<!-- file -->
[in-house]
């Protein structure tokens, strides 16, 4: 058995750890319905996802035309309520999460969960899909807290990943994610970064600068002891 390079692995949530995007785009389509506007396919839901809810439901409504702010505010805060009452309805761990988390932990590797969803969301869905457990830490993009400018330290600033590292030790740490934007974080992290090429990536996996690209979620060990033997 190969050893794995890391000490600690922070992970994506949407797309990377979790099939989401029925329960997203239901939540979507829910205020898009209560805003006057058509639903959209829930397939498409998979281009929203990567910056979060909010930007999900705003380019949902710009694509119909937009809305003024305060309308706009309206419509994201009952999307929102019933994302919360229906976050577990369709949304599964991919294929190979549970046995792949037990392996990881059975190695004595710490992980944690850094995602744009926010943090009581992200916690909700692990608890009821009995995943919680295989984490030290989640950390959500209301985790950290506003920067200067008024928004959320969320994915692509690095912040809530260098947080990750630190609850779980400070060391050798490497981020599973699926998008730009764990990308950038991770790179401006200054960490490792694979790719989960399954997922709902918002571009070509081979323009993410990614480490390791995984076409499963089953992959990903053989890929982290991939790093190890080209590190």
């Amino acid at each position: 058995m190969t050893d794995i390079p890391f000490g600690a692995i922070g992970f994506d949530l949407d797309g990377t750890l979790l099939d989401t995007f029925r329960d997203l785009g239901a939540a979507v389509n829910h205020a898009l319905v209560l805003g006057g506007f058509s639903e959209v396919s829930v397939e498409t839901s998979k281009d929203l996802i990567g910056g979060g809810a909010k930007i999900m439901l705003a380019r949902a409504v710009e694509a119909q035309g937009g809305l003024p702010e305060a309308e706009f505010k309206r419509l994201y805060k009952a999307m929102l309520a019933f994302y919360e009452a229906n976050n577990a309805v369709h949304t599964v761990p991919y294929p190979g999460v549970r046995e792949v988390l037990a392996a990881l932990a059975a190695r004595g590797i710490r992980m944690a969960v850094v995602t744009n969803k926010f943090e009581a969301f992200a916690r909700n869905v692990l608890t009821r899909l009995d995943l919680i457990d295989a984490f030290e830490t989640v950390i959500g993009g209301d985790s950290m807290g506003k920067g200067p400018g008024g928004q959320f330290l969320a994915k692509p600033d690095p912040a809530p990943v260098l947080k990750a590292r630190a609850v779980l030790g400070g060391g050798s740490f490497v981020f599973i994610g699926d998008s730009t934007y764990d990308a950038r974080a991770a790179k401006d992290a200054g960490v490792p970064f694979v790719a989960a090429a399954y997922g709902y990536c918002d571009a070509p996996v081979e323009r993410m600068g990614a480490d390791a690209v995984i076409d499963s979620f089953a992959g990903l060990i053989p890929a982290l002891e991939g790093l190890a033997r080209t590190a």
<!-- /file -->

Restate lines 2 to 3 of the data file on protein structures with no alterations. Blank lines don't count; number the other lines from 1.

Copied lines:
């Protein structure tokens, strides 16, 4: 058995750890319905996802035309309520999460969960899909807290990943994610970064600068002891 390079692995949530995007785009389509506007396919839901809810439901409504702010505010805060009452309805761990988390932990590797969803969301869905457990830490993009400018330290600033590292030790740490934007974080992290090429990536996996690209979620060990033997 190969050893794995890391000490600690922070992970994506949407797309990377979790099939989401029925329960997203239901939540979507829910205020898009209560805003006057058509639903959209829930397939498409998979281009929203990567910056979060909010930007999900705003380019949902710009694509119909937009809305003024305060309308706009309206419509994201009952999307929102019933994302919360229906976050577990369709949304599964991919294929190979549970046995792949037990392996990881059975190695004595710490992980944690850094995602744009926010943090009581992200916690909700692990608890009821009995995943919680295989984490030290989640950390959500209301985790950290506003920067200067008024928004959320969320994915692509690095912040809530260098947080990750630190609850779980400070060391050798490497981020599973699926998008730009764990990308950038991770790179401006200054960490490792694979790719989960399954997922709902918002571009070509081979323009993410990614480490390791995984076409499963089953992959990903053989890929982290991939790093190890080209590190």
């Amino acid at each position: 058995m190969t050893d794995i390079p890391f000490g600690a692995i922070g992970f994506d949530l949407d797309g990377t750890l979790l099939d989401t995007f029925r329960d997203l785009g239901a939540a979507v389509n829910h205020a898009l319905v209560l805003g006057g506007f058509s639903e959209v396919s829930v397939e498409t839901s998979k281009d929203l996802i990567g910056g979060g809810a909010k930007i999900m439901l705003a380019r949902a409504v710009e694509a119909q035309g937009g809305l003024p702010e305060a309308e706009f505010k309206r419509l994201y805060k009952a999307m929102l309520a019933f994302y919360e009452a229906n976050n577990a309805v369709h949304t599964v761990p991919y294929p190979g999460v549970r046995e792949v988390l037990a392996a990881l932990a059975a190695r004595g590797i710490r992980m944690a969960v850094v995602t744009n969803k926010f943090e009581a969301f992200a916690r909700n869905v692990l608890t009821r899909l009995d995943l919680i457990d295989a984490f030290e830490t989640v950390i959500g993009g209301d985790s950290m807290g506003k920067g200067p400018g008024g928004q959320f330290l969320a994915k692509p600033d690095p912040a809530p990943v260098l947080k990750a590292r630190a609850v779980l030790g400070g060391g050798s740490f490497v981020f599973i994610g699926d998008s730009t934007y764990d990308a950038r974080a991770a790179k401006d992290a200054g960490v490792p970064f694979v790719a989960a090429a399954y997922g709902y990536c918002d571009a070509p996996v081979e323009r993410m600068g990614a480490d390791a690209v995984i076409d499963s979620f089953a992959g990903l060990i053989p890929a982290l002891e991939g790093l190890a033997r080209t590190a």